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Employee Incentives- Giving staff a slice of the pie

1st September 2015

We have seen time and again that companies without friendly, hardworking, incentivised and motivated employees find it very difficult to survive. Although there is a huge range of non-financial incentives, this update focuses on the financial incentives available to help motivate and retain key staff.

    A company can issue shares directly to an employee at any time as part of their employment. Shares can be issued as a different class from the majority of the shareholders to allow different voting rights and dividend policies. 

    The value of the shares will be taxed as income of the employee, with the employer potentially also paying 13.8% National Insurance Contributions (NICs) if the shares are readily convertible assets (usually where they are readily capable of being sold or realised) . As important, it can be very difficult to get the shares back if the employee later leaves.
  2. Share options
    Share options have all the economic benefits of shares but crucially are not shares until they are exercised. Unlike shares, the options are flexible and can be granted subject to metrics such as performance, length of service, etc. They are also non-binary which allows for some of the options to be granted rather than all of them.

    An option exercised on exit is effectively a terminal bonus and again subject to income tax and possibly NICs. There can also be an added level of confusion for another looking to purchase the company which could reduce the price.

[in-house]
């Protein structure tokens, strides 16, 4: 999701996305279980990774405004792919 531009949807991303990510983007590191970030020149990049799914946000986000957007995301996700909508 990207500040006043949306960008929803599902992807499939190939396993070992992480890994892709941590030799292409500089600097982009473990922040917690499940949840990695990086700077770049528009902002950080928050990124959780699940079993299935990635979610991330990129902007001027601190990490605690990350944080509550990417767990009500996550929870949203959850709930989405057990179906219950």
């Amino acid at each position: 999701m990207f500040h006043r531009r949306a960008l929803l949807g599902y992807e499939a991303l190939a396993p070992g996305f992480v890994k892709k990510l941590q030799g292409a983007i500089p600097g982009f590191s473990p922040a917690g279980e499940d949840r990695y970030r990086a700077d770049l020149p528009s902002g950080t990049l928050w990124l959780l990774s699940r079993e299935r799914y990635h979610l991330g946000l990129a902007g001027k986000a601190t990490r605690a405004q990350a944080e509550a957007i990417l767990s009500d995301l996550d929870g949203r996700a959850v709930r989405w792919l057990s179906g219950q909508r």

3. EMI options
    A more tax efficient method of remunerating employees as there is no tax charge on grant and no income tax or NIC charge on exercise where the exercise price is no less than the value of the shares at grant. Instead, the employee will be subject to Capital Gains Tax and should qualify for the special rate afforded by Entrepreneurs’ Relief at 10% of the gain, regardless of the percentage of the company held. EMI schemes are completely flexible with the terms of grant and exercise being set at the Board’s discretion. Also the valuation of the options can be agreed with HMRC in advance, who are likely to accept significant valuation discounts for minority shareholders.

    The company may not have more than 250 employees or £30m gross assets at the date of granting the option, at which time the total value of the options may not exceed £3,000,000. There is a maximum life cycle of ten years and the company cannot be controlled by another company. EMI options are only available to employees or directors who spend at least 75% of their working time employed by the company and at all times own less than 30% of the share capital.

If you would like to discuss the opportunities available, please get in touch with Andrew Ball or your usual haysmacintyre contact.

Andrew Ball
Partner, Head of Hospitality
Tel: +44 20 7969 5530